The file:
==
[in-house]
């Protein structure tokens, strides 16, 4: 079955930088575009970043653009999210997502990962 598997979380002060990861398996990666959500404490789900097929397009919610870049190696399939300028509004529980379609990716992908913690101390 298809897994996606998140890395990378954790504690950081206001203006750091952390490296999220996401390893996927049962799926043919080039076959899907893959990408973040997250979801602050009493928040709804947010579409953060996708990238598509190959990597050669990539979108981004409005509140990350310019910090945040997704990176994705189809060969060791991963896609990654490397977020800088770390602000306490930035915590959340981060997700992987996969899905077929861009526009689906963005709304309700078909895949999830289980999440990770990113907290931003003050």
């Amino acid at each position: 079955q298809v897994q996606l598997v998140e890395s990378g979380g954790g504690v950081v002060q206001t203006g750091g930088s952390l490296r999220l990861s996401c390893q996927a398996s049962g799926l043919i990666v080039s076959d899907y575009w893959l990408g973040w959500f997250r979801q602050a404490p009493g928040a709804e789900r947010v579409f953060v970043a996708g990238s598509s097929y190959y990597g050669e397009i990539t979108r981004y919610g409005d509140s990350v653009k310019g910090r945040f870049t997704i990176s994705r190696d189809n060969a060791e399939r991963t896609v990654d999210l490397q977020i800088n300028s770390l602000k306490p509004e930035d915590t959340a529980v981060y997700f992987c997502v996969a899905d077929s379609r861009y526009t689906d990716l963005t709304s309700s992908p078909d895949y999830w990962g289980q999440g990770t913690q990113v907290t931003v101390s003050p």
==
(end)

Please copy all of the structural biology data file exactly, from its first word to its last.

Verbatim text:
[in-house]
């Protein structure tokens, strides 16, 4: 079955930088575009970043653009999210997502990962 598997979380002060990861398996990666959500404490789900097929397009919610870049190696399939300028509004529980379609990716992908913690101390 298809897994996606998140890395990378954790504690950081206001203006750091952390490296999220996401390893996927049962799926043919080039076959899907893959990408973040997250979801602050009493928040709804947010579409953060996708990238598509190959990597050669990539979108981004409005509140990350310019910090945040997704990176994705189809060969060791991963896609990654490397977020800088770390602000306490930035915590959340981060997700992987996969899905077929861009526009689906963005709304309700078909895949999830289980999440990770990113907290931003003050």
């Amino acid at each position: 079955q298809v897994q996606l598997v998140e890395s990378g979380g954790g504690v950081v002060q206001t203006g750091g930088s952390l490296r999220l990861s996401c390893q996927a398996s049962g799926l043919i990666v080039s076959d899907y575009w893959l990408g973040w959500f997250r979801q602050a404490p009493g928040a709804e789900r947010v579409f953060v970043a996708g990238s598509s097929y190959y990597g050669e397009i990539t979108r981004y919610g409005d509140s990350v653009k310019g910090r945040f870049t997704i990176s994705r190696d189809n060969a060791e399939r991963t896609v990654d999210l490397q977020i800088n300028s770390l602000k306490p509004e930035d915590t959340a529980v981060y997700f992987c997502v996969a899905d077929s379609r861009y526009t689906d990716l963005t709304s309700s992908p078909d895949y999830w990962g289980q999440g990770t913690q990113v907290t931003v101390s003050p």